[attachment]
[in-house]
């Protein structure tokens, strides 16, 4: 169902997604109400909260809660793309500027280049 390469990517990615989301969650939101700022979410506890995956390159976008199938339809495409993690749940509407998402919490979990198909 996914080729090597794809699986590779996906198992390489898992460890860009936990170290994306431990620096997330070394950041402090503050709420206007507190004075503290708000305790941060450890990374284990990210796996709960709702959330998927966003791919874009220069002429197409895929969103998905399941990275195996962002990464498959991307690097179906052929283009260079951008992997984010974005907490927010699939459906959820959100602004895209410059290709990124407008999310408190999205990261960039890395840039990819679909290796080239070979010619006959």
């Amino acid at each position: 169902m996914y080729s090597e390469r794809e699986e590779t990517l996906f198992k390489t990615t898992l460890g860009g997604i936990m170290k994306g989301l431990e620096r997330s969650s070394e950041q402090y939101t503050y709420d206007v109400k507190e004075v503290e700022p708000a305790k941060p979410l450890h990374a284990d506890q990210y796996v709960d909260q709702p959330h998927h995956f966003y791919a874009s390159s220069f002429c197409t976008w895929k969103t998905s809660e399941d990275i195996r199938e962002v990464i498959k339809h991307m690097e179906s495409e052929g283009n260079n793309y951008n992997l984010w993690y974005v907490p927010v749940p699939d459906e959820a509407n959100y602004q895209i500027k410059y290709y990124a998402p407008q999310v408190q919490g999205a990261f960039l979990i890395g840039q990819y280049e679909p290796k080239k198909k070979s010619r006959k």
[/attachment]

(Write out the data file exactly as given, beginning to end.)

[in-house]
């Protein structure tokens, strides 16, 4: 169902997604109400909260809660793309500027280049 390469990517990615989301969650939101700022979410506890995956390159976008199938339809495409993690749940509407998402919490979990198909 996914080729090597794809699986590779996906198992390489898992460890860009936990170290994306431990620096997330070394950041402090503050709420206007507190004075503290708000305790941060450890990374284990990210796996709960709702959330998927966003791919874009220069002429197409895929969103998905399941990275195996962002990464498959991307690097179906052929283009260079951008992997984010974005907490927010699939459906959820959100602004895209410059290709990124407008999310408190999205990261960039890395840039990819679909290796080239070979010619006959």
């Amino acid at each position: 169902m996914y080729s090597e390469r794809e699986e590779t990517l996906f198992k390489t990615t898992l460890g860009g997604i936990m170290k994306g989301l431990e620096r997330s969650s070394e950041q402090y939101t503050y709420d206007v109400k507190e004075v503290e700022p708000a305790k941060p979410l450890h990374a284990d506890q990210y796996v709960d909260q709702p959330h998927h995956f966003y791919a874009s390159s220069f002429c197409t976008w895929k969103t998905s809660e399941d990275i195996r199938e962002v990464i498959k339809h991307m690097e179906s495409e052929g283009n260079n793309y951008n992997l984010w993690y974005v907490p927010v749940p699939d459906e959820a509407n959100y602004q895209i500027k410059y290709y990124a998402p407008q999310v408190q919490g999205a990261f960039l979990i890395g840039q990819y280049e679909p290796k080239k198909k070979s010619r006959k």